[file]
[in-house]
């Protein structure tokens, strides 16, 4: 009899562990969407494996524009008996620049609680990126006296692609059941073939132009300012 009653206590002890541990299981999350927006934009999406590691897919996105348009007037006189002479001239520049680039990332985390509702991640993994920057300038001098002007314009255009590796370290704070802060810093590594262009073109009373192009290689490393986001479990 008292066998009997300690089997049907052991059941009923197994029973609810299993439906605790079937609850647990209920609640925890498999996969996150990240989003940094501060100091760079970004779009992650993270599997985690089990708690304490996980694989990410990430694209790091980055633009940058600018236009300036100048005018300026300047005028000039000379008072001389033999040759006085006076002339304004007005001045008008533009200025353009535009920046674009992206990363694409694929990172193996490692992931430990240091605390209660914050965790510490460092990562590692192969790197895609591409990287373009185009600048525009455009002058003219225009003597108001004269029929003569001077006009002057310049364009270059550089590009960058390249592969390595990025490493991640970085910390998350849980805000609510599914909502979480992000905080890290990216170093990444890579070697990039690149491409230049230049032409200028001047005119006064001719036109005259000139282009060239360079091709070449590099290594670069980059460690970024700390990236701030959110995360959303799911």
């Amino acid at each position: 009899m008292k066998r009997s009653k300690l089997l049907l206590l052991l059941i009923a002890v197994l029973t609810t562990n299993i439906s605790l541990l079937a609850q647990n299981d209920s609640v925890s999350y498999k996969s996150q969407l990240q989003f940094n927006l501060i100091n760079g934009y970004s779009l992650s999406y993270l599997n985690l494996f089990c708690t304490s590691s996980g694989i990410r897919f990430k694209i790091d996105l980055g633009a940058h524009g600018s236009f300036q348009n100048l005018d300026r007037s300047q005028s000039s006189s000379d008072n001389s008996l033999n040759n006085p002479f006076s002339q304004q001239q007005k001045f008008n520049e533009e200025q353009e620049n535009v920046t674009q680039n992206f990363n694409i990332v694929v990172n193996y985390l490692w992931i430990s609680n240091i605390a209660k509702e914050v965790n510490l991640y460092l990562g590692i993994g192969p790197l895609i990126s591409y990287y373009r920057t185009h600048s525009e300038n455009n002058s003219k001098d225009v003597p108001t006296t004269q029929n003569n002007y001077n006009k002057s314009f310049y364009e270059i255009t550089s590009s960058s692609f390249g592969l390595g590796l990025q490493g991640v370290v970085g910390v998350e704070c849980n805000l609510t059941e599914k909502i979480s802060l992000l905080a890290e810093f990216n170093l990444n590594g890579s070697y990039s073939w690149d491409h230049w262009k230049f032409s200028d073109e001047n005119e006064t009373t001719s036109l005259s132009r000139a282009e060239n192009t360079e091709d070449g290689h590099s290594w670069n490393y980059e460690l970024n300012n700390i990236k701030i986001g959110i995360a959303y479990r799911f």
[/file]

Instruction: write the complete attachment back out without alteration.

[in-house]
């Protein structure tokens, strides 16, 4: 009899562990969407494996524009008996620049609680990126006296692609059941073939132009300012 009653206590002890541990299981999350927006934009999406590691897919996105348009007037006189002479001239520049680039990332985390509702991640993994920057300038001098002007314009255009590796370290704070802060810093590594262009073109009373192009290689490393986001479990 008292066998009997300690089997049907052991059941009923197994029973609810299993439906605790079937609850647990209920609640925890498999996969996150990240989003940094501060100091760079970004779009992650993270599997985690089990708690304490996980694989990410990430694209790091980055633009940058600018236009300036100048005018300026300047005028000039000379008072001389033999040759006085006076002339304004007005001045008008533009200025353009535009920046674009992206990363694409694929990172193996490692992931430990240091605390209660914050965790510490460092990562590692192969790197895609591409990287373009185009600048525009455009002058003219225009003597108001004269029929003569001077006009002057310049364009270059550089590009960058390249592969390595990025490493991640970085910390998350849980805000609510599914909502979480992000905080890290990216170093990444890579070697990039690149491409230049230049032409200028001047005119006064001719036109005259000139282009060239360079091709070449590099290594670069980059460690970024700390990236701030959110995360959303799911």
């Amino acid at each position: 009899m008292k066998r009997s009653k300690l089997l049907l206590l052991l059941i009923a002890v197994l029973t609810t562990n299993i439906s605790l541990l079937a609850q647990n299981d209920s609640v925890s999350y498999k996969s996150q969407l990240q989003f940094n927006l501060i100091n760079g934009y970004s779009l992650s999406y993270l599997n985690l494996f089990c708690t304490s590691s996980g694989i990410r897919f990430k694209i790091d996105l980055g633009a940058h524009g600018s236009f300036q348009n100048l005018d300026r007037s300047q005028s000039s006189s000379d008072n001389s008996l033999n040759n006085p002479f006076s002339q304004q001239q007005k001045f008008n520049e533009e200025q353009e620049n535009v920046t674009q680039n992206f990363n694409i990332v694929v990172n193996y985390l490692w992931i430990s609680n240091i605390a209660k509702e914050v965790n510490l991640y460092l990562g590692i993994g192969p790197l895609i990126s591409y990287y373009r920057t185009h600048s525009e300038n455009n002058s003219k001098d225009v003597p108001t006296t004269q029929n003569n002007y001077n006009k002057s314009f310049y364009e270059i255009t550089s590009s960058s692609f390249g592969l390595g590796l990025q490493g991640v370290v970085g910390v998350e704070c849980n805000l609510t059941e599914k909502i979480s802060l992000l905080a890290e810093f990216n170093l990444n590594g890579s070697y990039s073939w690149d491409h230049w262009k230049f032409s200028d073109e001047n005119e006064t009373t001719s036109l005259s132009r000139a282009e060239n192009t360079e091709d070449g290689h590099s290594w670069n490393y980059e460690l970024n300012n700390i990236k701030i986001g959110i995360a959303y479990r799911f």